We’re gearing up soon for a visit back home in Charleston, South Carolina. The kids have been making all sorts of lists. Lists of which friends they want to make time to see. Lists of what foods they want their Gong Gong (grandpa) to cook them. List of what restaurants we have to visit. Their excitement is so infectious that I dug into my archives and pulled out the five Southern food recipes you absolutely have to make. Click through to see!
There’s nothing more Southern than a hot, crispy batch of fried chicken that’s been soaking in buttermilk all night. That’s why you must have this buttermilk fried chicken recipe in your Southern food arsenal. The batter is perfectly crunchy but not too thick, and the chicken turns out chin-dribbling juicy.
If you’re put off by the grease that your kitchen might get coated in by deep-frying, move the whole operation outdoors and do it on your grill, like I did. But be forewarned — intrepid neighbors may smell the intoxicating aroma of real, Southern fried chicken and you might find yourself with the company of unexpected dinner guests making their way to your backyard.
Pair this buttermilk fried chicken with a crunchy Asian red cabbage slaw with miso dressing for an unexpected side dish.
Shrimp and grits is a Southern dish that’s unique to the Lowcountry (the southern part of South Carolina on the coastline). Sauteed white shrimp, usually large and plump, get added to a “gravy” or sauce with a bacon base. Traditionally, shrimp and grits were served with a brown, roux-based gravy similar to a Cajun etoufee or gumbo.
My version is a riff on the classic version found at Hominy Grill, a no-frills but excellent Southern restaurant in Charleston, SC. The shrimp are sauteed with bacon, mushrooms and fresh chopped tomatoes, then finished with chopped scallions. Spoon a little of this savory, briny delight on top of creamy grits, and you’ve got yourself a match made in heaven.
At the end of a hot summer day in the South, fish is often what’s for dinner. This cornmeal fried catfish is as Southern as it gets. Its batter brings a gritty texture that provides a nice contrast to the delicate, tender flesh of the catfish. Traditionally, cornmeal fried catfish is served with hush puppies (cornmeal fritters), but you can try it with creamed spinach or collard greens just so that not everything on your plate is deep-fried (not that there’s anything wrong with that, of course).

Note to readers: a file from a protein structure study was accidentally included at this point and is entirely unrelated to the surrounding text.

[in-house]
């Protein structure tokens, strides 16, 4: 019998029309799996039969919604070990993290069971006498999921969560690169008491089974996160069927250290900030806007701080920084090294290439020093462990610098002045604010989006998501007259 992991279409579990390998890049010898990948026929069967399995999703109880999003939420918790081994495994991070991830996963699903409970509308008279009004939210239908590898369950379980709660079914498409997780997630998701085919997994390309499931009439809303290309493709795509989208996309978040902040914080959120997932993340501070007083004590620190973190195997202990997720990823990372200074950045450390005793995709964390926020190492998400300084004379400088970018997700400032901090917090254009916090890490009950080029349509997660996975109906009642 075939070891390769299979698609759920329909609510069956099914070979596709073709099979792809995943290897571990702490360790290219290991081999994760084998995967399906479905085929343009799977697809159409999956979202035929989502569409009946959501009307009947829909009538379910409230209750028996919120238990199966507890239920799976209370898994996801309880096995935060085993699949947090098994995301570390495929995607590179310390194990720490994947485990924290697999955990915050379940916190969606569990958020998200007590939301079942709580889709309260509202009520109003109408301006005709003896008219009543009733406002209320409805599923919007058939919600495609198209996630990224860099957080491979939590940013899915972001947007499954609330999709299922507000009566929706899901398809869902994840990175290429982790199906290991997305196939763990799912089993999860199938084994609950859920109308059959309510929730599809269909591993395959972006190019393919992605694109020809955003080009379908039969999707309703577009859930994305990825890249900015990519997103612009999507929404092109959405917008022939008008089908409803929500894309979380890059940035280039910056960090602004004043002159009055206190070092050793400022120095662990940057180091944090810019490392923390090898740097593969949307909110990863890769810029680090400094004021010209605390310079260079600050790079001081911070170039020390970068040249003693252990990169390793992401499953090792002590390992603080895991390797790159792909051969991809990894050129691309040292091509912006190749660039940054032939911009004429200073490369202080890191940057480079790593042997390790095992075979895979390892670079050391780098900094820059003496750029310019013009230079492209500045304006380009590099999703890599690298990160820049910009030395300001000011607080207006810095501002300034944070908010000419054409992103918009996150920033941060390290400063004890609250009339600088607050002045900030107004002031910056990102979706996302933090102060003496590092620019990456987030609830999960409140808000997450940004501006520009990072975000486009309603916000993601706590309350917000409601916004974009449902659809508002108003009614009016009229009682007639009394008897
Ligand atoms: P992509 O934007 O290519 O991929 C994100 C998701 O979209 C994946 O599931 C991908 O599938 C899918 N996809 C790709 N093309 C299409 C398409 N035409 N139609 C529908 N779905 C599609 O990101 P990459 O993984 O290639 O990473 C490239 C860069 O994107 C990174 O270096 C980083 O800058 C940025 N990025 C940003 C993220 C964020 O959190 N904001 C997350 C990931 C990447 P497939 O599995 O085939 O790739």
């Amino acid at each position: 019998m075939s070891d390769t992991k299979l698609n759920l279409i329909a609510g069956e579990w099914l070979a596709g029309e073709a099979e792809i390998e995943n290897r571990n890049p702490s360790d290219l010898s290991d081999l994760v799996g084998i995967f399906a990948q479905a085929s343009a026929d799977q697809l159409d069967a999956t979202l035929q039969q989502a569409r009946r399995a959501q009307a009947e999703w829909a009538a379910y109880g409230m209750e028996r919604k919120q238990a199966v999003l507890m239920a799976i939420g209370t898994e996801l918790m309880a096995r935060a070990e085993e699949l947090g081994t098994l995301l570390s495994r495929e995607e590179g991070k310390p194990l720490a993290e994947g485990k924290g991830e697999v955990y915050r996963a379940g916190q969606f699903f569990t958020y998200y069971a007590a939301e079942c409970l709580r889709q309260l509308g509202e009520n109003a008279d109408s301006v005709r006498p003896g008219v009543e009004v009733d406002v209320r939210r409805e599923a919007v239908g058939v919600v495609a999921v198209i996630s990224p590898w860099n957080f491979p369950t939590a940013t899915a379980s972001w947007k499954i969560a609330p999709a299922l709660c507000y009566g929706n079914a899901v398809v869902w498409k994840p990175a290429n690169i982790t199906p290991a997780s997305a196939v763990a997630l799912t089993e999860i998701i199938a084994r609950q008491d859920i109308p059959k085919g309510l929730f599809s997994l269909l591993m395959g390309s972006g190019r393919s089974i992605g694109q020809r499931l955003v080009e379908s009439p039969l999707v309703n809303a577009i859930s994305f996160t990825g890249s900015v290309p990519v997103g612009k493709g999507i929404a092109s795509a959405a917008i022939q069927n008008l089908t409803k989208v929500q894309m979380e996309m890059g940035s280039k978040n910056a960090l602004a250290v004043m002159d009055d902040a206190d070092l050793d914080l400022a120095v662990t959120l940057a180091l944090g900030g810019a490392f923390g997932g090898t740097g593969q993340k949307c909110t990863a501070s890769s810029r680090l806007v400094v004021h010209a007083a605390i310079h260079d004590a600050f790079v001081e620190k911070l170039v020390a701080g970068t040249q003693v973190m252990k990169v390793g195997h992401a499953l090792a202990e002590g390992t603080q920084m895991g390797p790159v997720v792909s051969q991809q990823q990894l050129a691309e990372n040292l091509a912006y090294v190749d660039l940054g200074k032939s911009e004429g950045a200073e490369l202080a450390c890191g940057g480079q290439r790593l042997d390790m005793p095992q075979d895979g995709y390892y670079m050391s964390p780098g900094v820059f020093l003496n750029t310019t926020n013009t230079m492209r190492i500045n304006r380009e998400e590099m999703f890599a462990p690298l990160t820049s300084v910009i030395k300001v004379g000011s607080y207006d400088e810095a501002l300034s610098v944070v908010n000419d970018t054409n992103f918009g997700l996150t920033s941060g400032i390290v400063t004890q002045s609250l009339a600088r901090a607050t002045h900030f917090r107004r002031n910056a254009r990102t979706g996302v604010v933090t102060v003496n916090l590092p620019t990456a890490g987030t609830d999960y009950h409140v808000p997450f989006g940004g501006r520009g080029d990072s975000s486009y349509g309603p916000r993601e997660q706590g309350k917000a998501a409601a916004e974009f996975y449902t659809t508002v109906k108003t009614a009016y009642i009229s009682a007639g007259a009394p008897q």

Mac and cheese is so common these days that it’s hard to find an American menu without some pumped-up, truffle or baconized version of this Southern classic on it. But mac and cheese really had its roots in Southern cuisine, making its first appearance at a state dinner by former U.S. president Thomas Jefferson. Since the rebirth of the popularity of comfort foods in America, mac and cheese is now a must-have for a classic Southern dinner.
This creamy version of mac and cheese is made with shredded Gruyere (Swiss) cheese and sharp white cheddar cheese, which makes for a creamy, satisfyingly savory sauce. The whole dish is covered in buttered bread crumbs and baked until the top is crispy and browned.
I’ll admit that I didn’t really “get” the appeal of pimento cheese as a kid. Back then, all pimento cheese I encountered was a mayonnaise-based, slimy amalgamation of canned pimento peppers and mild cheddar cheese. Then, thanks to Matt and Ted Lee, also known as the Lee Brothers and the publication of their cookbook, The Lee Bros. Southern Cookbook, my eyes were opened to the creamy, tangy goodness that pimento cheese can be. Their modifications — using sharp cheddar and a freshly-roasted red bell pepper — turned what used to be the stuff of lunchroom nightmares into pure cheesy gold.
So, what are you waiting for, y’all? Get crackin’ on that cookin’!